Advertisements

5 thoughts on “Tax-Free Threshold Awful Policy

  1. I must strongly disagree.

    Most civilised countries have a tax free threshold. They provide a strong incentive for those who are out of work to return to work. One of the marvelous things about living in the USA, as I do, is that low income people like myself pay almost no income tax. The difference it makes to someone like myself is vast. Earning $9/hr, one takes home about $338US a week, whereas in NZ, the $12/hr equivalent might see your take home pay struggle to reach $400NZ. The difference is about $50US, which in my case would cover the bulk of my weekly grocery bill.

    The argument that it will not benefit many people is not true – administered by itself it would give every taxpayer a tax cut. The argument that it will benefit wealthy people on low taxable incomes may be valid, but the words “so what?” come to mind.

    There are drawbacks of course – what it means in practice is that politicians like to topload the taxes at the other end of the spectrum, which causes more economic damage. Ideally one would have a threshold, and one flat rate above that. But it seems that the arguments you present here, while proving that it may be inadvisable in concert with other policies, do not prove tax-free thresholds to be a bad thing in and of themselves.

    • Blair

      Some wobbly logic here I think.

      Most ‘civilised’ countries have agricultural subsidies too. That doesn’t make them good policy. Maybe a common motivation: populism and vote-catching perhaps?
      You can’t compare features of different countries’ tax systems in isolation. The bottom 10% in New Zealand already pay very little tax – just 1% of personal tax, less if Working for Families is taken into account. The proposal would do nothing to change the marginal tax rate of low income workers like yourself – $5,000 is far below minimum wage earnings. So no work incentives, just inframarginal effects.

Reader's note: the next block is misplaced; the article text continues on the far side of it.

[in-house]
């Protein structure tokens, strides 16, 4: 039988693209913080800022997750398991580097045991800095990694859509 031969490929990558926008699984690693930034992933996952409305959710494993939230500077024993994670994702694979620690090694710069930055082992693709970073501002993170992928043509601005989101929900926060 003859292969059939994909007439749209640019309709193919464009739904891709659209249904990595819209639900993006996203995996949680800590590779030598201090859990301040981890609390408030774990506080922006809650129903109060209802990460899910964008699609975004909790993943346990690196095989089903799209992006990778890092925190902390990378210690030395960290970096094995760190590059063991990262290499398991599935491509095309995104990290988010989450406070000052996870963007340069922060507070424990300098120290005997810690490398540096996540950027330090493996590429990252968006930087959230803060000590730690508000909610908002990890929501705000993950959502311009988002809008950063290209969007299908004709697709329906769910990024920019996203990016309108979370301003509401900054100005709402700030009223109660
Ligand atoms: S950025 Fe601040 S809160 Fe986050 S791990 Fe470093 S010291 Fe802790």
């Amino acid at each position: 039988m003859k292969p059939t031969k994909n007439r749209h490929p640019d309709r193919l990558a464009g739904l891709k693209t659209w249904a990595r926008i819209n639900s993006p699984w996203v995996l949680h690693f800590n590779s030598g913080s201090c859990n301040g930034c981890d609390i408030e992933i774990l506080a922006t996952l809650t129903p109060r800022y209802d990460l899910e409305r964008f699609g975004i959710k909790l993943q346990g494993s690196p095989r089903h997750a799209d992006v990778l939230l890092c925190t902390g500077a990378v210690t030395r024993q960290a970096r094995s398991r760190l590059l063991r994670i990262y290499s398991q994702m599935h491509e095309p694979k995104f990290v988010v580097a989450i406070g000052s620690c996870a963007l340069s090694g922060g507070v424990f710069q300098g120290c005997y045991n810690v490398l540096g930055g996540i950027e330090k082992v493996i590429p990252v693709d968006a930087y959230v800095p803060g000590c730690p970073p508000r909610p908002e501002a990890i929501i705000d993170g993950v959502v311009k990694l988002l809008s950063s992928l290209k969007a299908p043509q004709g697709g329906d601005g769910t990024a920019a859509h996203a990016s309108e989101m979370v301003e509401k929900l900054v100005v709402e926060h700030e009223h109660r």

“Ideally one would have a threshold, and one flat rate above that.”

      But that isn’t the proposal: the proposal is to make the tax scale far more progressive. Richard Epstein argues here for a flat tax from the first dollar of income on constitutional grounds: that people should face some cost, however small, of spending proposals. Alternatively, in a New Zealand context it might be better to couple a flat tax with something like the former low income rebate – a targeted approach – rather than have a tax-free threshold with all its inherent downsides.

  2. It is a shame there wasn’t a 100k tax free threshold Roger. Zero being the flattest rate of income tax possible.

    Tax professionals win with any changes. Personally I am a strong advocate of Labour hiking taxes everywhere and creating financial armageddon with a whole raft of silly law changes.

  3. Pingback: TVHE » Beware the tax-free threshold

Leave a Reply

Fill in your details below or click an icon to log in:

WordPress.com Logo

You are commenting using your WordPress.com account. Log Out / Change )

Twitter picture

You are commenting using your Twitter account. Log Out / Change )

Facebook photo

You are commenting using your Facebook account. Log Out / Change )

Google+ photo

You are commenting using your Google+ account. Log Out / Change )

Connecting to %s